On the issue of proof therefore, it is trite law that all persons of a lawful age are presumed to be sane, in other words with particular reference to this case are presumed to be capable of contracting a valid marriage, until the contrary is made to appear; and if the contrary is alleged, it must be proved by the party imputing it.
The converse must be true. That a lucid interval must be shown to have existed at that material time by the other side through some credible and admissible evidence. In this cause, no such evidence of the appellant’s lucid interval was forthcoming from the appellant apart from her averments in the answer-to-petition. The appellant elected not to give evidence to establish that she understood that she was entering into a contract of marriage and her responsibilities under the marriage contract.
The respondent on the other hand, through Dr Omar Juma Ali, has established that the appellant suffers from re-current fits of insanity diagnosed as Schizo-affective illness. This is a severe mental disorder in which a patient loses touch with reality, and also has an affective affliction.
In my view, and I do so hold, the appellant, having admitted to have suffered this seizure immediately before the wedding, and there evidence to show that she continued under medication with anti-depression drugs through to a period after the wedding, the appellant was incapable of understanding the nature of the contract she was entering into by reason of mental imbecility. She had temporarily lost touch with reality and did not understand what was happening around her.
The trial magistrate was therefore entitled to annul this marriage. I do hold that the appellant suffered from recurrent fits of insanity at the time of marriage and this marriage stands annulled on that ground.
The respondent’s other ground for annulment of his marriage with the appellant was that his consent to marry the appellant was fraudulently obtained by the deliberate failure on the part of the appellant and her family in failing to disclose to him that the appellant suffers from recurrent fits of insanity. When the appellant was seized by this attack, the respondent duly inquired from her and her mother what the problem was.
He was told that the appellant was suffering from a bout of malaria. But the truth of the matter contained in the appellant’s answer to the petition when she deponed to at paragraph 5 thereof was that she, in fact, had suffered from a bout of “depressive occurrence” just before the wedding.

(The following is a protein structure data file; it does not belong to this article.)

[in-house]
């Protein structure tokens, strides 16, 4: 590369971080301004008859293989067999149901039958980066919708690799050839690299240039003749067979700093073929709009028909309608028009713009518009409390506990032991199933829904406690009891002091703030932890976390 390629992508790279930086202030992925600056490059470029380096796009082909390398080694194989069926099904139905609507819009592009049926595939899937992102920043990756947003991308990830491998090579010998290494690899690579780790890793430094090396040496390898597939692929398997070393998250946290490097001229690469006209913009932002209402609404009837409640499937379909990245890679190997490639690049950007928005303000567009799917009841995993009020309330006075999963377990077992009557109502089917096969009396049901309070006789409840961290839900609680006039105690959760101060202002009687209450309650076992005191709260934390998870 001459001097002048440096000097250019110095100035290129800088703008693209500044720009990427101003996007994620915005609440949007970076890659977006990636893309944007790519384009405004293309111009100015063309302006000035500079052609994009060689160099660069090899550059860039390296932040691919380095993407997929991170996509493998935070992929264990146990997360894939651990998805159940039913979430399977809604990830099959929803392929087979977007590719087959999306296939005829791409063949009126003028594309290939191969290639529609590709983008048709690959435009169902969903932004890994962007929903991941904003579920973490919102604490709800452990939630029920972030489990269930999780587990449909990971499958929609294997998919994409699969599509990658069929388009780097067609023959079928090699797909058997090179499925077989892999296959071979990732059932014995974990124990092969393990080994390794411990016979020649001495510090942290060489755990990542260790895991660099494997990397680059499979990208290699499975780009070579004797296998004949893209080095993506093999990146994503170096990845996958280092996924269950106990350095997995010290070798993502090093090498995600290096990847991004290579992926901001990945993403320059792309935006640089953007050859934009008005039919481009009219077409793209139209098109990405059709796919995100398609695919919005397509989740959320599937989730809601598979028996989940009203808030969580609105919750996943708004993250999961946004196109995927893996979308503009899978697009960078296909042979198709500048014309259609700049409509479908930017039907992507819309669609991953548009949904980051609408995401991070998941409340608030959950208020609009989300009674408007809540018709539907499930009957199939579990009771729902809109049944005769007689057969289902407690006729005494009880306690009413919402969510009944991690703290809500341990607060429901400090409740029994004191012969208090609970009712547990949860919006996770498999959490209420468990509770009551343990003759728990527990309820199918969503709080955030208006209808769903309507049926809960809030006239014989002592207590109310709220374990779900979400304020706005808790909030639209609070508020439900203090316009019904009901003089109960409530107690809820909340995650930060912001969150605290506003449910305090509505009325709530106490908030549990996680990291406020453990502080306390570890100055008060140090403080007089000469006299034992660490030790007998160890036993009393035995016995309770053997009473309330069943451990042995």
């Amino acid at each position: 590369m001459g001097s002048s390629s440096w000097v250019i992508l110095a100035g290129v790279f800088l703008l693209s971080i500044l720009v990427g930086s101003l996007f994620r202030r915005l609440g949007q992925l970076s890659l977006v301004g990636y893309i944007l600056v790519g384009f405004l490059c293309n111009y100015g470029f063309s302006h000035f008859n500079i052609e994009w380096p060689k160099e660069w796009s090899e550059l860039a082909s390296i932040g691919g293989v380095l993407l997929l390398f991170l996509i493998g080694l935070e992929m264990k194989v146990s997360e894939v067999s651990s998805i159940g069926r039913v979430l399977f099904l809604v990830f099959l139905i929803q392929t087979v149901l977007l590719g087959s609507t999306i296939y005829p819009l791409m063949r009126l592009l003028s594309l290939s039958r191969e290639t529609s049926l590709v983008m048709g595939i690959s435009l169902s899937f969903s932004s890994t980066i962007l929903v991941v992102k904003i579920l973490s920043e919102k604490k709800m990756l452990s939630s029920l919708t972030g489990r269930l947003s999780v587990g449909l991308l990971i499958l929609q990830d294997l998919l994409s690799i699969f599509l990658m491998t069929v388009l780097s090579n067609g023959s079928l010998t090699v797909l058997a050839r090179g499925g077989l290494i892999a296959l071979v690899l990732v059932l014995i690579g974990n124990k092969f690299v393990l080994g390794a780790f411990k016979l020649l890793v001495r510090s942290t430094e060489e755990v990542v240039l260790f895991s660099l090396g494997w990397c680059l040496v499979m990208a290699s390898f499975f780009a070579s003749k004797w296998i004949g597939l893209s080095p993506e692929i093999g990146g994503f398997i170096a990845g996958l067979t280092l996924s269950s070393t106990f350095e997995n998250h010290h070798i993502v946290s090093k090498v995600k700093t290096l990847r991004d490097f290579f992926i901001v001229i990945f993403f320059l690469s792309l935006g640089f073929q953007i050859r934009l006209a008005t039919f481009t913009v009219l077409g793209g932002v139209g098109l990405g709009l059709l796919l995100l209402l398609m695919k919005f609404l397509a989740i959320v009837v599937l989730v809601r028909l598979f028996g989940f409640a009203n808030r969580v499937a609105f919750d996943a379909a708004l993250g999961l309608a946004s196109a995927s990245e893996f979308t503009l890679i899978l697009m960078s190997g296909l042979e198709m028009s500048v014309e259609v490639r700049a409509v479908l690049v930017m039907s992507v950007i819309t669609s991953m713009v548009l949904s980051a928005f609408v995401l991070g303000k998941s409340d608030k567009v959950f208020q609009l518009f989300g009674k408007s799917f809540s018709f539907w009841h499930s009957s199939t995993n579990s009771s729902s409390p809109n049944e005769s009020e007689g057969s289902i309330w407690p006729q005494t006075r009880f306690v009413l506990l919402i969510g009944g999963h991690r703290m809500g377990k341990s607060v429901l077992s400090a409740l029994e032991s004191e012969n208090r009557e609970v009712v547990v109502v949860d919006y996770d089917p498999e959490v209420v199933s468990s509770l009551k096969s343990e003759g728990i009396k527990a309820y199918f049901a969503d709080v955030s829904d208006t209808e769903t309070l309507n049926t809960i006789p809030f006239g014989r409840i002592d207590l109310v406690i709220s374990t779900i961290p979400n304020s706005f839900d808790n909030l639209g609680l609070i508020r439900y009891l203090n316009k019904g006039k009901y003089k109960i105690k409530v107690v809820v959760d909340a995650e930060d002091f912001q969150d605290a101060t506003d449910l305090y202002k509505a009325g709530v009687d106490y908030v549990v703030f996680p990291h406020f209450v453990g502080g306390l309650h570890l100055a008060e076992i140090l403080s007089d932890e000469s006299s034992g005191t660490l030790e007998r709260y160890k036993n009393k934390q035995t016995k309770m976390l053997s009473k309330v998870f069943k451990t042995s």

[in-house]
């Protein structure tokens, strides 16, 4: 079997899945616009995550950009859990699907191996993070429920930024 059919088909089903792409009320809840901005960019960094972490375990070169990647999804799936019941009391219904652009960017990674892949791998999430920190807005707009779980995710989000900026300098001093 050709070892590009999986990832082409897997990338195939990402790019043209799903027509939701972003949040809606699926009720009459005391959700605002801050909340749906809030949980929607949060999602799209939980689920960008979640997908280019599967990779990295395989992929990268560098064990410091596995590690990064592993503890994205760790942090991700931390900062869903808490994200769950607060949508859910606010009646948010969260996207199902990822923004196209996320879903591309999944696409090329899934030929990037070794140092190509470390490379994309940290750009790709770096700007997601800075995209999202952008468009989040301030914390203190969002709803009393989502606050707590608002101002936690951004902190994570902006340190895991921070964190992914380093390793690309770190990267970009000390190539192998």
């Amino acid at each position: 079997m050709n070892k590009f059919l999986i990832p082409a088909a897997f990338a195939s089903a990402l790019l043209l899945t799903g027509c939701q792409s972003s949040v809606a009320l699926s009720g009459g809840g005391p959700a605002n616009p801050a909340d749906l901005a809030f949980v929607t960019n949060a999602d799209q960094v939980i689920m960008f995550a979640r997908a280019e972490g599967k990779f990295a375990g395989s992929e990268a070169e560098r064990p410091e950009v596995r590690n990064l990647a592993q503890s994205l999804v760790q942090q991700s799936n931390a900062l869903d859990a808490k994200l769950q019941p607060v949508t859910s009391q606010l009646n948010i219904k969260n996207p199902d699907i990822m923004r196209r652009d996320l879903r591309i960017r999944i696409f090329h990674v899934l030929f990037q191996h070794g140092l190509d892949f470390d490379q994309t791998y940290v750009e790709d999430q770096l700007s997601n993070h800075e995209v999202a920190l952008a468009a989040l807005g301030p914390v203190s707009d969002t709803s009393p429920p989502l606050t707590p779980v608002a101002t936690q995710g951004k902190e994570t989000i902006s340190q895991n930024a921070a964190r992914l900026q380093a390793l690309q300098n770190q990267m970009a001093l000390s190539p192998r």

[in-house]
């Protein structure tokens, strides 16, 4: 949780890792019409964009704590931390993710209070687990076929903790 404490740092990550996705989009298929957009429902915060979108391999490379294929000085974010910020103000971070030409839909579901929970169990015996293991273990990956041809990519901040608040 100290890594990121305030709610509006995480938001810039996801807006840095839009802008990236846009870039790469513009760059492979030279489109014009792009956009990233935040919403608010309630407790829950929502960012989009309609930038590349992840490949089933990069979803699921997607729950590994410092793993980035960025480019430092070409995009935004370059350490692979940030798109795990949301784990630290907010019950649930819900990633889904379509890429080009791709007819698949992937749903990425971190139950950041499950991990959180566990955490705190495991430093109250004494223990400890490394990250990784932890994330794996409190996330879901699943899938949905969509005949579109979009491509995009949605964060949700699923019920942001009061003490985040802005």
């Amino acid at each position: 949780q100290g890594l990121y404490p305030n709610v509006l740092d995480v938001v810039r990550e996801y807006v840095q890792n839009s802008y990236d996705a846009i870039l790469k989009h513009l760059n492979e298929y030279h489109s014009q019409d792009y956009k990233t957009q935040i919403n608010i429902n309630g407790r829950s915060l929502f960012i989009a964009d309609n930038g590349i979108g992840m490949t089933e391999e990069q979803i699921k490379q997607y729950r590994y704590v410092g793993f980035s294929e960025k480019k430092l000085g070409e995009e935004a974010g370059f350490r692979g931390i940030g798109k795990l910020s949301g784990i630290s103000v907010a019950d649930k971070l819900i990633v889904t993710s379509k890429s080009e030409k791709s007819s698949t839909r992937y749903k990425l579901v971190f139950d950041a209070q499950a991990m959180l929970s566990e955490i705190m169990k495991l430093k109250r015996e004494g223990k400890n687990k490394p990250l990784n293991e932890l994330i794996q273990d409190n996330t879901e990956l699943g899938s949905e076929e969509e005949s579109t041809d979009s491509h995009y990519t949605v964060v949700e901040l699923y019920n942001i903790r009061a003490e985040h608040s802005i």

I reiterate that marriage is a civil contract which may be avoided for want of mental capacity or consent, which are essential elements in all contracts.
That consent may be vitiated by fraud, deliberate misrepresentation or false representation of essential facts to the transaction or contract.
By deliberately misrepresenting to the respondent the true nature of the seizure the appellant suffered immediately before the contract of marriage was entered into between the appellant and the respondent, the mother of the appellant obtained the respondent’s consent fraudulently, and the subsequent contract of marriage became null and void for lack of valid consent. On this ground too, this marriage stands annulled.
On both grounds analysed above, the marriage was a nullity. Therefore there is no merit on grounds 3, 5, and 6.
In support of the 4th ground of appeal Mrs Nyaundi submitted that the trial magistrate erred in granting custody of L K to the respondent when there was no evidence that the appellant was incapable of taking care of the infant.
It is trite law that, in maters of custody of children, paramount consideration is the welfare of the infant. In the absence of exceptional circumstances, an infant should be left in the custody of his or her mother. This is holding in Wambwa v Okumu  EA 578.
The respondent gave evidence in support of his application for custody of his son. He stated that he is an advocate of this court, with regular income from his practice, has built a permanent residential home at Kapsoya estate, that the young K is now old enough to start school and he has made arrangements to employ people to take care of him while he is at work.
Besides, he has taken out an insurance policy and says he is capable of clothing the young K, taking care of his health and education needs.
About the appellant the respondent has testified that she has recurrent fits of insanity, lives with her parents, has no regular income and finds it difficult to look after herself and is unsuited to have the custody of young K.
I have taken into account all these submissions and I wish to point out that the appellant, in the answer to the petition, did not seek the custody of her son. She also did not surrender herself for cross-examination before the trial magistrate on her suitability as the custodian of this young man.
The young L K is at the moment in the custody of the respondent, pursuant to the trial magistrate’s order. The appellant has failed to persuade me that she ought to have this custody. Her plea is accordingly rejected. Ground 6 of the appeal is also rejected.
The upshot of this is that the entire appeal fails and is hereby dismissed. On costs I order that each party meets his/her own costs of this appeal
It is so ordered.
Dated and delivered at Eldoret this 24th day of February, 2003